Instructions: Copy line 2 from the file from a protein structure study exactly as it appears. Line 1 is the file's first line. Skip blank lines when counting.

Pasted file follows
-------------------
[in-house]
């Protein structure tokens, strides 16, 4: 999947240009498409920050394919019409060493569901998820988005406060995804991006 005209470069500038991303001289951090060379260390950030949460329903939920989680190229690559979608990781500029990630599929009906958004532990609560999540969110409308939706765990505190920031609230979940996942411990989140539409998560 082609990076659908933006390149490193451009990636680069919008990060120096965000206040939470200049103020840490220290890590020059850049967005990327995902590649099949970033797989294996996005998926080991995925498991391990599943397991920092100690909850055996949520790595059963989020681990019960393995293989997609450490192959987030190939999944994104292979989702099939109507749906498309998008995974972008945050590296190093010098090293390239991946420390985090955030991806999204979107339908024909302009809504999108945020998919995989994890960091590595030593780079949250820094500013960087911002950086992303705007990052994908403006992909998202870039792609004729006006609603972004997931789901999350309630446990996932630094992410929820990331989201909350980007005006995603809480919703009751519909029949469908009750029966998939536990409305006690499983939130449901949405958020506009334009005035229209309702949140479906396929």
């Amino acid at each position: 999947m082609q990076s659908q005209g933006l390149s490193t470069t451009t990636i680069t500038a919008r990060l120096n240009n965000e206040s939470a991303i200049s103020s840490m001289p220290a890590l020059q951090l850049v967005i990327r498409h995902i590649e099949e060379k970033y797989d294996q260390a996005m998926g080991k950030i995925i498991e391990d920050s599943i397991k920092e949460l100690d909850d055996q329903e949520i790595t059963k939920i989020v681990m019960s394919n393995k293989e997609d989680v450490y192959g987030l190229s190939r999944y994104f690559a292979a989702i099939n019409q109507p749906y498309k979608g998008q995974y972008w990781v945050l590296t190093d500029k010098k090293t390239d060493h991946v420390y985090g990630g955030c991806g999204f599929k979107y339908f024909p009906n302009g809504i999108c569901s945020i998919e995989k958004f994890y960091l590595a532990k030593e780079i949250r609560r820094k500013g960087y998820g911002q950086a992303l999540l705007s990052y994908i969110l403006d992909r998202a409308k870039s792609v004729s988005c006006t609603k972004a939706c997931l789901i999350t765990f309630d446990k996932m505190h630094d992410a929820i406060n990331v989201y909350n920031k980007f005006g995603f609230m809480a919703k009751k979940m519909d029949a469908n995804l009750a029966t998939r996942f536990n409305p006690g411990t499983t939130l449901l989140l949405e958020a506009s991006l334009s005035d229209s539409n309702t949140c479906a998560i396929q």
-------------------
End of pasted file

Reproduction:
């Protein structure tokens, strides 16, 4: 999947240009498409920050394919019409060493569901998820988005406060995804991006 005209470069500038991303001289951090060379260390950030949460329903939920989680190229690559979608990781500029990630599929009906958004532990609560999540969110409308939706765990505190920031609230979940996942411990989140539409998560 082609990076659908933006390149490193451009990636680069919008990060120096965000206040939470200049103020840490220290890590020059850049967005990327995902590649099949970033797989294996996005998926080991995925498991391990599943397991920092100690909850055996949520790595059963989020681990019960393995293989997609450490192959987030190939999944994104292979989702099939109507749906498309998008995974972008945050590296190093010098090293390239991946420390985090955030991806999204979107339908024909302009809504999108945020998919995989994890960091590595030593780079949250820094500013960087911002950086992303705007990052994908403006992909998202870039792609004729006006609603972004997931789901999350309630446990996932630094992410929820990331989201909350980007005006995603809480919703009751519909029949469908009750029966998939536990409305006690499983939130449901949405958020506009334009005035229209309702949140479906396929």